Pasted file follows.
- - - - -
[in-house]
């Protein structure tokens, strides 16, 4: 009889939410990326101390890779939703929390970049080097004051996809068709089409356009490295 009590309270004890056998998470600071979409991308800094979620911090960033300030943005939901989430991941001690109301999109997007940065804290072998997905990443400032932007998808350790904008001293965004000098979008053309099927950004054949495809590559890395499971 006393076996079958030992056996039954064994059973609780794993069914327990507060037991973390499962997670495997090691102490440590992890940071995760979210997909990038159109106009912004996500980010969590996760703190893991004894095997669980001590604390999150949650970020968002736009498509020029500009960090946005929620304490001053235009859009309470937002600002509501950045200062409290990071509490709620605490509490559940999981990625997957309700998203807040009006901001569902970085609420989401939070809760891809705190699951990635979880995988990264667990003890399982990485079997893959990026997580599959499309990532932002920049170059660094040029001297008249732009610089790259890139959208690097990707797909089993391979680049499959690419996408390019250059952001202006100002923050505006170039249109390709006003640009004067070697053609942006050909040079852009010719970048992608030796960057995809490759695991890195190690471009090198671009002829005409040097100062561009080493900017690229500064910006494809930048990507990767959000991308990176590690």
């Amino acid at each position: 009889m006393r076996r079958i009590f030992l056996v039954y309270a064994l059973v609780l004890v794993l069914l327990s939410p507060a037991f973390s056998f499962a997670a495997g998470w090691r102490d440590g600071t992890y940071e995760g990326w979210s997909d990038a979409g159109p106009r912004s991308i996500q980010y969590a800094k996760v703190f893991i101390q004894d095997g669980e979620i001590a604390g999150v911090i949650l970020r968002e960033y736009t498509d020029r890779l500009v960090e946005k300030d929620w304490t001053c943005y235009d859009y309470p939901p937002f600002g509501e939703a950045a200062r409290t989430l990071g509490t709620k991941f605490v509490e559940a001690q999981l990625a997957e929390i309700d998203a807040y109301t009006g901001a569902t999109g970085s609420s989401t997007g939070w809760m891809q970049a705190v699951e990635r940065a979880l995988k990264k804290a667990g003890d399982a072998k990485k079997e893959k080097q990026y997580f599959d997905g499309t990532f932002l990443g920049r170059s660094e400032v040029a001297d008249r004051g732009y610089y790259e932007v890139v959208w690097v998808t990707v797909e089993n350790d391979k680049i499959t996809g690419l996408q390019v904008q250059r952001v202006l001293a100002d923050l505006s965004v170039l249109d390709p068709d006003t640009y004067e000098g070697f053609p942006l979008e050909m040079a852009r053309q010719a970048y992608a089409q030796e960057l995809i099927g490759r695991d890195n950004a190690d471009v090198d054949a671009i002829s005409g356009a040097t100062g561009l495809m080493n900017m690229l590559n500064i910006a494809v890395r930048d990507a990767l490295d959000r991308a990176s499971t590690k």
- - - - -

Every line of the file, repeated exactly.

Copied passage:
[in-house]
């Protein structure tokens, strides 16, 4: 009889939410990326101390890779939703929390970049080097004051996809068709089409356009490295 009590309270004890056998998470600071979409991308800094979620911090960033300030943005939901989430991941001690109301999109997007940065804290072998997905990443400032932007998808350790904008001293965004000098979008053309099927950004054949495809590559890395499971 006393076996079958030992056996039954064994059973609780794993069914327990507060037991973390499962997670495997090691102490440590992890940071995760979210997909990038159109106009912004996500980010969590996760703190893991004894095997669980001590604390999150949650970020968002736009498509020029500009960090946005929620304490001053235009859009309470937002600002509501950045200062409290990071509490709620605490509490559940999981990625997957309700998203807040009006901001569902970085609420989401939070809760891809705190699951990635979880995988990264667990003890399982990485079997893959990026997580599959499309990532932002920049170059660094040029001297008249732009610089790259890139959208690097990707797909089993391979680049499959690419996408390019250059952001202006100002923050505006170039249109390709006003640009004067070697053609942006050909040079852009010719970048992608030796960057995809490759695991890195190690471009090198671009002829005409040097100062561009080493900017690229500064910006494809930048990507990767959000991308990176590690």
């Amino acid at each position: 009889m006393r076996r079958i009590f030992l056996v039954y309270a064994l059973v609780l004890v794993l069914l327990s939410p507060a037991f973390s056998f499962a997670a495997g998470w090691r102490d440590g600071t992890y940071e995760g990326w979210s997909d990038a979409g159109p106009r912004s991308i996500q980010y969590a800094k996760v703190f893991i101390q004894d095997g669980e979620i001590a604390g999150v911090i949650l970020r968002e960033y736009t498509d020029r890779l500009v960090e946005k300030d929620w304490t001053c943005y235009d859009y309470p939901p937002f600002g509501e939703a950045a200062r409290t989430l990071g509490t709620k991941f605490v509490e559940a001690q999981l990625a997957e929390i309700d998203a807040y109301t009006g901001a569902t999109g970085s609420s989401t997007g939070w809760m891809q970049a705190v699951e990635r940065a979880l995988k990264k804290a667990g003890d399982a072998k990485k079997e893959k080097q990026y997580f599959d997905g499309t990532f932002l990443g920049r170059s660094e400032v040029a001297d008249r004051g732009y610089y790259e932007v890139v959208w690097v998808t990707v797909e089993n350790d391979k680049i499959t996809g690419l996408q390019v904008q250059r952001v202006l001293a100002d923050l505006s965004v170039l249109d390709p068709d006003t640009y004067e000098g070697f053609p942006l979008e050909m040079a852009r053309q010719a970048y992608a089409q030796e960057l995809i099927g490759r695991d890195n950004a190690d471009v090198d054949a671009i002829s005409g356009a040097t100062g561009l495809m080493n900017m690229l590559n500064i910006a494809v890395r930048d990507a990767l490295d959000r991308a990176s499971t590690k």